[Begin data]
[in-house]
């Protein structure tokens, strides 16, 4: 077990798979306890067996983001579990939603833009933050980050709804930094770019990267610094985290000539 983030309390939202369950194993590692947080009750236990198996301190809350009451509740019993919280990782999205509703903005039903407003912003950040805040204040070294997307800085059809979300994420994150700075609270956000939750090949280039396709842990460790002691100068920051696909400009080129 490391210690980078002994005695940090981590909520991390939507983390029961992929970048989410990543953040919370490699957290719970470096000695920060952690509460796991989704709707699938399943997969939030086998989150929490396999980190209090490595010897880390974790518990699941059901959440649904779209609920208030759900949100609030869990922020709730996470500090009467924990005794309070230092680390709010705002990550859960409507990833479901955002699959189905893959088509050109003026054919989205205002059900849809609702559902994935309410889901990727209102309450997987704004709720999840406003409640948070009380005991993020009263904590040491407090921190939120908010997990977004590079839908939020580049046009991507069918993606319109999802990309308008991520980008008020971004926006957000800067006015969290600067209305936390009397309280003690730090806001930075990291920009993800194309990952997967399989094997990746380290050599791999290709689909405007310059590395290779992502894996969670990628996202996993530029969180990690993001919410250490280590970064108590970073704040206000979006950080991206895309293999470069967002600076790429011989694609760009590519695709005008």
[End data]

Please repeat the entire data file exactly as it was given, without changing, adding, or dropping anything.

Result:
[in-house]
């Protein structure tokens, strides 16, 4: 077990798979306890067996983001579990939603833009933050980050709804930094770019990267610094985290000539 983030309390939202369950194993590692947080009750236990198996301190809350009451509740019993919280990782999205509703903005039903407003912003950040805040204040070294997307800085059809979300994420994150700075609270956000939750090949280039396709842990460790002691100068920051696909400009080129 490391210690980078002994005695940090981590909520991390939507983390029961992929970048989410990543953040919370490699957290719970470096000695920060952690509460796991989704709707699938399943997969939030086998989150929490396999980190209090490595010897880390974790518990699941059901959440649904779209609920208030759900949100609030869990922020709730996470500090009467924990005794309070230092680390709010705002990550859960409507990833479901955002699959189905893959088509050109003026054919989205205002059900849809609702559902994935309410889901990727209102309450997987704004709720999840406003409640948070009380005991993020009263904590040491407090921190939120908010997990977004590079839908939020580049046009991507069918993606319109999802990309308008991520980008008020971004926006957000800067006015969290600067209305936390009397309280003690730090806001930075990291920009993800194309990952997967399989094997990746380290050599791999290709689909405007310059590395290779992502894996969670990628996202996993530029969180990690993001919410250490280590970064108590970073704040206000979006950080991206895309293999470069967002600076790429011989694609760009590519695709005008």